Choosing A Family Pet

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Vol 37 Issue 31

Friendly Note To Coworker Undergoes Eight Revisions

WILMINGTON, DE—A brief note from United Family Insurance employee Martin Schatz to a coworker regarding storage-closet office supplies went through eight rewrites Monday. "I wrote it pretty quick and was about to drop it in [Al Miesner's] box when I noticed I used the word 'stapler' twice in the same line," Schatz reported after delivering the final version. "It read kind of weird, so I changed the second 'stapler' to 'it.' But then it read even worse, so I changed it back." Schatz also changed "Thanks!!!" to "Thanks..." fearing that the original punctuation was "a bit too much."

Disney Still Throwing Word 'Classic' Around Like So Much Confetti

HOLLYWOOD, CA—The Walt Disney Company referred to an obscure, unacclaimed 1944 film as a "classic" prior to its home-video release Tuesday, once again treating the word as tinsel which may be draped arbitrarily upon any random object. "No home-video library is complete without the timeless Disney classic Mairzy Doats," a TV commercial for the reissue said. "These four unforgettable animated vignettes, hosted by Mickey Rooney and Judy Garland, are now available for a new generation to treasure—you know, much like previous generations have done." The 45-minute video joins such previous Disney "classics" as Melody Time, Fun & Fancy Free, Make Mine Music, and Tarzan.

Third Knocked-Over Glass Of Water Makes Man Want To Give Up

VANCOUVER, WA—A third spilled beverage in less than six hours made Dan Drayton want to give up and crawl back into bed Monday. "God, I'm pathetic," said a disconsolate Drayton, 37, following the tertiary mishap. "This is the third time. The third time." Drayton then sat and stared at the puddle of water on his kitchen counter for eight minutes before getting a roll of paper towels.

80 Percent of U.S. Populace Now Selling Handmade Jewelry

WASHINGTON, DC—According to a Department Of Labor report released Monday, four out of five Americans derive at least a portion of their income from the sale of handmade jewelry. "In the past 10 years, the number of Americans selling or attempting to sell jewelry of their own creation has risen tenfold," Labor Department spokesman Gary Hardwick told reporters. "And, speaking of jewelry, if any reporter here has a girlfriend or wife who might like some lovely dreamcatcher earrings, I'd be happy to show them some of my designs."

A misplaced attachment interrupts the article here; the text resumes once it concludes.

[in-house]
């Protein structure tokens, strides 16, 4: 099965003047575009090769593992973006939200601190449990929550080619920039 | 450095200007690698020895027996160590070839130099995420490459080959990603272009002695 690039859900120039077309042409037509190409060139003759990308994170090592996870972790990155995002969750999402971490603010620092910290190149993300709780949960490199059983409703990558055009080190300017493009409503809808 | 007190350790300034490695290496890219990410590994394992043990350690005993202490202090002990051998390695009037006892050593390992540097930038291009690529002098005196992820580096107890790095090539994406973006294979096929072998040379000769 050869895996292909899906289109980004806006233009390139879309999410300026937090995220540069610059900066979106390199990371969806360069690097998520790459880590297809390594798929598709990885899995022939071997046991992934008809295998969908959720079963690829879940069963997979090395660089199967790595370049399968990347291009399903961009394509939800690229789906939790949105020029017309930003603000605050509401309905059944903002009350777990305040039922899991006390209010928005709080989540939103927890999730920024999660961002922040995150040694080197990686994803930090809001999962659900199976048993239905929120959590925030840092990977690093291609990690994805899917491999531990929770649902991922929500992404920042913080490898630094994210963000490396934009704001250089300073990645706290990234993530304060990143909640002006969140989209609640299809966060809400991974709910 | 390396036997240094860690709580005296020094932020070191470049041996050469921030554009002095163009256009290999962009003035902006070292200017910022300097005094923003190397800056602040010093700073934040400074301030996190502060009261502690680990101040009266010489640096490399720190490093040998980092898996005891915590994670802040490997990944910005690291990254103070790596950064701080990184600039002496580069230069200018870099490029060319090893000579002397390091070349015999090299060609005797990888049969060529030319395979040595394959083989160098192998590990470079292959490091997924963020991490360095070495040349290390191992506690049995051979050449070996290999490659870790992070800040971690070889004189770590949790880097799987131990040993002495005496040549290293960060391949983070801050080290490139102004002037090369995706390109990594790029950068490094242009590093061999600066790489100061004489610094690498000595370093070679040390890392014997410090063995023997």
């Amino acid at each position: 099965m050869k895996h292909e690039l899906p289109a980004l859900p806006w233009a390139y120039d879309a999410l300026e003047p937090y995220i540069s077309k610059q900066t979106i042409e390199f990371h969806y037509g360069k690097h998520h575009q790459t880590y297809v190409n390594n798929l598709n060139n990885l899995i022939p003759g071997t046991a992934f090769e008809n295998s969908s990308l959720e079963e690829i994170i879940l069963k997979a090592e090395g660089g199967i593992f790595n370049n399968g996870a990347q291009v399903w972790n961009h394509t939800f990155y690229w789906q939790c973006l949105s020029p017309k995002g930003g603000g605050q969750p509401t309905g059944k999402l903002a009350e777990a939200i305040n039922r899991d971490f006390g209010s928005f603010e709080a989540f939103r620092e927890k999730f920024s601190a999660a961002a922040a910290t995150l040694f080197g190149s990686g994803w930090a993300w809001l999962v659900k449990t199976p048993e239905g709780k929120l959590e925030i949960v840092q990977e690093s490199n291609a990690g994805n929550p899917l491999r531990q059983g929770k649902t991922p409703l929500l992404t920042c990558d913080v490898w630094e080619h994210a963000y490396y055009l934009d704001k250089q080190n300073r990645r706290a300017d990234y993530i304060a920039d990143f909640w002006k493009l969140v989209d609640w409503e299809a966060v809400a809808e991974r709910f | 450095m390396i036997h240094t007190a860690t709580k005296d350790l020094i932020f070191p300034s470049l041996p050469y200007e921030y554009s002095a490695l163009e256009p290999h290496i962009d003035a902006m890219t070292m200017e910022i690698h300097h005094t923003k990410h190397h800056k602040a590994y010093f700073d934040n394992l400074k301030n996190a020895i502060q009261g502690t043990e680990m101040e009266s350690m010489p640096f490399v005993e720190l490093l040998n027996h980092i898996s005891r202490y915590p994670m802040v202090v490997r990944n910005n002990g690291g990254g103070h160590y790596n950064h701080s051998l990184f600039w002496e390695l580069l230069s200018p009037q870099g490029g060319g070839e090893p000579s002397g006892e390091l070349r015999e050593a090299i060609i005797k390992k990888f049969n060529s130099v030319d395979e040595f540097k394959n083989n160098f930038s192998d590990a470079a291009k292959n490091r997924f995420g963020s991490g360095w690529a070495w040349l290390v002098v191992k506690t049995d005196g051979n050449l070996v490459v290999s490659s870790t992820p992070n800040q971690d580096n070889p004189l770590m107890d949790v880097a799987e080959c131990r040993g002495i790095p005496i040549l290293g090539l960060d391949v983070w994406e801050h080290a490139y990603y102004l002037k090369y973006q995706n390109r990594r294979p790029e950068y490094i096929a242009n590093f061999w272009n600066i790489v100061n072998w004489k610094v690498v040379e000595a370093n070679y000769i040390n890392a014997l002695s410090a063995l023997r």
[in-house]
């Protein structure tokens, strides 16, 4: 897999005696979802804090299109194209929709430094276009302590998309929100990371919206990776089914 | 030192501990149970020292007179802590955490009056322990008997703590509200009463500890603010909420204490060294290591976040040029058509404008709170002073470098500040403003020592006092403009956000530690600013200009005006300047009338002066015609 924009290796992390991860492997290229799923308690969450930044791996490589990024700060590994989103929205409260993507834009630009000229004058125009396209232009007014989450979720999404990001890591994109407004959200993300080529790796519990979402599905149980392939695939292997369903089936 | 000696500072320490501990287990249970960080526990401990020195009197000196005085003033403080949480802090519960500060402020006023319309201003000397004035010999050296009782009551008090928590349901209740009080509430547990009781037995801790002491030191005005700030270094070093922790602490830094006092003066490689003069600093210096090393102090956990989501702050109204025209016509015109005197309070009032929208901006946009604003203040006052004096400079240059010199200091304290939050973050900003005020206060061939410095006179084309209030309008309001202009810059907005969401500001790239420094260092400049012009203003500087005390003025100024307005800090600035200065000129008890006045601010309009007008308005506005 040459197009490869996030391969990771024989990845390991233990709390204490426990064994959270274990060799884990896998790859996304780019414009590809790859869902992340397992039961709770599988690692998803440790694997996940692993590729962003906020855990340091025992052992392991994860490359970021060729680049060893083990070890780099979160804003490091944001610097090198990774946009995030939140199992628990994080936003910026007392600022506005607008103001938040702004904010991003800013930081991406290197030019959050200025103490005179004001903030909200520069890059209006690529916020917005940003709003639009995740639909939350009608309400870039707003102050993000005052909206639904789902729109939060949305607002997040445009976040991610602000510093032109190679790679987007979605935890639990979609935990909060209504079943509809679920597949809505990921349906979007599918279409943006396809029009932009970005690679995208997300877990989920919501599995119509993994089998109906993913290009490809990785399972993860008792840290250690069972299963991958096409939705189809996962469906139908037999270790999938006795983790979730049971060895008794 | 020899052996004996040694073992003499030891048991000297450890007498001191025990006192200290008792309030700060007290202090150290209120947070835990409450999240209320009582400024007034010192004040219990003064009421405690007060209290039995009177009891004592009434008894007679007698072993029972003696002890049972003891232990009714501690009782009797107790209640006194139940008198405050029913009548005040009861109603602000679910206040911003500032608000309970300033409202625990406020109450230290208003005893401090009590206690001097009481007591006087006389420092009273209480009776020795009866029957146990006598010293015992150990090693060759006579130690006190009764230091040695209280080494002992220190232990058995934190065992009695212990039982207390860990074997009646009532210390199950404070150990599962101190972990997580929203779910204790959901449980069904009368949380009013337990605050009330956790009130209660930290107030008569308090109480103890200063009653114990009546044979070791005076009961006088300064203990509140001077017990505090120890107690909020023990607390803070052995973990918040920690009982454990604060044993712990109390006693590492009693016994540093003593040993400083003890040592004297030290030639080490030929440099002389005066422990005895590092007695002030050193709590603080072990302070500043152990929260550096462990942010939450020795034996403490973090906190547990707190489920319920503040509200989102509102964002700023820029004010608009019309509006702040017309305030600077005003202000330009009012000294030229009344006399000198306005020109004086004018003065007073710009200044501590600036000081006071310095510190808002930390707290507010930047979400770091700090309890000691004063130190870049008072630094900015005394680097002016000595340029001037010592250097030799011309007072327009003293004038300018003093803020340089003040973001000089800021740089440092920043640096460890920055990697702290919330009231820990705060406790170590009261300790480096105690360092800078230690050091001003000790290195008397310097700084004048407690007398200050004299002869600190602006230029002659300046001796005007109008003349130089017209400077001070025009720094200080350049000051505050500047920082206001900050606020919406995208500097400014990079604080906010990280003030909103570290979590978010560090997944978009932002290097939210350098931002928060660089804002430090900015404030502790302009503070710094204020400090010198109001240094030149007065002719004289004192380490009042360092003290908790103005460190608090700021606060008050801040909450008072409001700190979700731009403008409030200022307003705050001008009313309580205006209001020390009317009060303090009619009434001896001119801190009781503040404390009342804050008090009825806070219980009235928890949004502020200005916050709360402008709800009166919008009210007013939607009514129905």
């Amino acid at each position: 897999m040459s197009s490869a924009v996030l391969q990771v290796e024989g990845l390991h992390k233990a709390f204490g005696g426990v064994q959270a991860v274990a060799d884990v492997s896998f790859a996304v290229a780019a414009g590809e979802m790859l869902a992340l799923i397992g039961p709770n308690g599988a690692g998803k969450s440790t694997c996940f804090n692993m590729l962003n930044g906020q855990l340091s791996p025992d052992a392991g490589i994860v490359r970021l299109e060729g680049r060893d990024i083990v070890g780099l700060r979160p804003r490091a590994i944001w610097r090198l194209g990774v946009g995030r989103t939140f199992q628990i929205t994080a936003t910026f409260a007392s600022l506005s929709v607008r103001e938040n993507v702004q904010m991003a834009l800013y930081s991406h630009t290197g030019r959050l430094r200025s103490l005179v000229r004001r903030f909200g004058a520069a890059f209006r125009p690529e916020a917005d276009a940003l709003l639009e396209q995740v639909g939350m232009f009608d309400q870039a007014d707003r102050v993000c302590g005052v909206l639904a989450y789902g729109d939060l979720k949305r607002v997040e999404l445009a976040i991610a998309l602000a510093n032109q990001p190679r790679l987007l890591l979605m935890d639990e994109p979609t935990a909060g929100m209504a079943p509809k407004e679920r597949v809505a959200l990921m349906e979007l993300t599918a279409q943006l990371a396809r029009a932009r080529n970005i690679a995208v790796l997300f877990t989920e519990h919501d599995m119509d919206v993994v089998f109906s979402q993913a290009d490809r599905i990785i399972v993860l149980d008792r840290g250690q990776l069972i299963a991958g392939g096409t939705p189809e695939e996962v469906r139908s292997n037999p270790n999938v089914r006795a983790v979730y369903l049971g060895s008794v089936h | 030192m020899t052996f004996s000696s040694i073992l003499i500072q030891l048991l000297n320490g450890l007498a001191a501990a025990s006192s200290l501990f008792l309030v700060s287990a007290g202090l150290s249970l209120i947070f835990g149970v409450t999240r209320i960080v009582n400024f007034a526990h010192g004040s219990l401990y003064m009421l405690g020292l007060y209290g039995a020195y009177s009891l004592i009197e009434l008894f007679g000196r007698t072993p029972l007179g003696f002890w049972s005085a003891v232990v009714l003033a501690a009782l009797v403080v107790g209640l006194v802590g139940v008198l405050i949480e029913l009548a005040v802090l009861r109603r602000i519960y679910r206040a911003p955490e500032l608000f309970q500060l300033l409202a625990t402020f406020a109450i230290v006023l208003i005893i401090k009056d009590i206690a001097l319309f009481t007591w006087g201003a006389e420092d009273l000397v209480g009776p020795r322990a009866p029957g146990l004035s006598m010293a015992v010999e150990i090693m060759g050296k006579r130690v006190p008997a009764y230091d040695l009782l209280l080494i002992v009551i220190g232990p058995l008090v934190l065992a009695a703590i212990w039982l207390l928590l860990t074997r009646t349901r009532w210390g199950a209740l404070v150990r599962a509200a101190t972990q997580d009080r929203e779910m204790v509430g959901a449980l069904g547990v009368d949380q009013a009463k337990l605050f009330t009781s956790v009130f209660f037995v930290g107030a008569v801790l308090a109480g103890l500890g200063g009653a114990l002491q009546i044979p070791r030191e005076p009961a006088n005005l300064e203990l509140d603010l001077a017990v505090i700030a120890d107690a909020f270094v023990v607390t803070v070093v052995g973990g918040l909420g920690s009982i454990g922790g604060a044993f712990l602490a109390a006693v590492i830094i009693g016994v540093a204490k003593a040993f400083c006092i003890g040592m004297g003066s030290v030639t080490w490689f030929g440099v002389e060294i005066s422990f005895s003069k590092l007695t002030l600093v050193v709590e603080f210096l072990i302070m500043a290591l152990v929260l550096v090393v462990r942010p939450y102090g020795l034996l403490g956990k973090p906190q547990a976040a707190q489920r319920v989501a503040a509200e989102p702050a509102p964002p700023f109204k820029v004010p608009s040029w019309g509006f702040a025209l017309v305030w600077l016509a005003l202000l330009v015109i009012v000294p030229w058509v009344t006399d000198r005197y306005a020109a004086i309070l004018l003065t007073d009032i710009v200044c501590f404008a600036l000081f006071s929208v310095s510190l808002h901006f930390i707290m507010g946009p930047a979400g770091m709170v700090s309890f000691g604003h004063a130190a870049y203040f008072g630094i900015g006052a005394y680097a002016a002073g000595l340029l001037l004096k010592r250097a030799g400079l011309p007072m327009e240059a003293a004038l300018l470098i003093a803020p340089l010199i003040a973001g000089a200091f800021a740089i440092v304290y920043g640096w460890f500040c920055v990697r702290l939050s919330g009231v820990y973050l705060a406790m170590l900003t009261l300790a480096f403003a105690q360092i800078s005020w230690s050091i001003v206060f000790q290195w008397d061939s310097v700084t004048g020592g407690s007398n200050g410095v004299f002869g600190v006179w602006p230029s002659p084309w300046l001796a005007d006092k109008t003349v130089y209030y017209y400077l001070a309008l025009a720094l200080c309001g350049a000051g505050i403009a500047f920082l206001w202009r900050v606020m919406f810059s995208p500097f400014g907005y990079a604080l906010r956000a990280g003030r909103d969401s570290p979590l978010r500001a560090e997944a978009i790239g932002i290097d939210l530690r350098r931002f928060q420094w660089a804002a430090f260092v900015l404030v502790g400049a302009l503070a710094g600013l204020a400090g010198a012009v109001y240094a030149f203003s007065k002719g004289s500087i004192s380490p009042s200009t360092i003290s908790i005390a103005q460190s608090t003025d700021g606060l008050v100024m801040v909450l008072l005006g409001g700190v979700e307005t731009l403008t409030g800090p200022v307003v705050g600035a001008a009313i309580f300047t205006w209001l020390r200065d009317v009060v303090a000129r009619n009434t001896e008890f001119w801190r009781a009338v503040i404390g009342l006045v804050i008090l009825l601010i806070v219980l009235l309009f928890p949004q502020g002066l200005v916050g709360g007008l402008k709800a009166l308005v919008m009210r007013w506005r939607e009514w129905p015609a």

The Dress-Code Crackdown

Across the U.S., high schools are banning low-rise jeans, midriff-baring tops, and other skimpy articles of clothing. What do you think about the fashion crackdown?

The Euro Is Unveiled

Last week, Europeans got a chance to see their new currrency. What are some of the Euro's features?
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Choosing A Family Pet

A pet can be a wonderful addition to a household, but it's important to choose one that's right for your family. Here are some tips for making a winning choice:

Children with their furry companions.


  • Pets eventually grow old and die, causing your children great emotional trauma. Be sure to only choose pets which will outlive them, such as the giant Pacific sea tortoise.
  • Select a pet with which you can experience both eros and agape.
  • Be sure to check for the appropriate number of limbs before you get your new pet home.
  • Don't forget: Poodles are for big, flaming faggots.
  • Pets soiling the rug in your house will only be a problem if they are given food and water.
  • Pick any pet you like. If you later decide you don't like it, simply kill it and feed it to your next "try-out" pet. Repeat as many times as necessary until you find the perfect pet for your family.
  • Pets are loving, trusting creatures. Do not treat them with the same cruelty and neglect you do your children.
  • Though most experts advocate spaying or neutering your pet, it's expensive, it's a big hassle, and it screws with your pet's mind. To hell with spaying and neutering.
  • Don't choose a pet that is larger than your family can handle, unless you have plenty of room to store the leftovers.
  • Only choose a pet you are reasonably confident you can defeat in hand-to-hand struggle, in case of food-chain-hierarchy disputes.
  • For a fun and low-maintenance pet, consider a "jar cat." Place a kitten in a 16-ounce jar and seal the lid. Your new pet won't get any bigger and will never run away or get into fights.
  • Before letting your children play with their brand-new pet, remove potentially dangerous teeth and claws with a hand-held rotating saw.
  • For those parents concerned about the added expense a pet brings, remember: Many pets and children may be fed to one another.
  • Pet ownership is a great way to teach children about the entire cycle of life, from the miracle of birth to the inevitability of death. An efficient parent can teach these important lessons in about three hours.
  • Don't underestimate the fun and excitement your family can derive from The Amazing Live Sea Monkeys™—just add water and see them come to life!
  • Remind your children that pet ownership is a privilege they earn through good behavior. If they do not live up to this responsibility, take the pet away by sacrificing it in an elaborate ceremony involving candles, knives, readings from the Book Of Numbers, and the ritual consumption of the pet's roasted corpse.
  • Remember, pets need regular food, exercise, love, and attention. You probably should not be allowed to own one.
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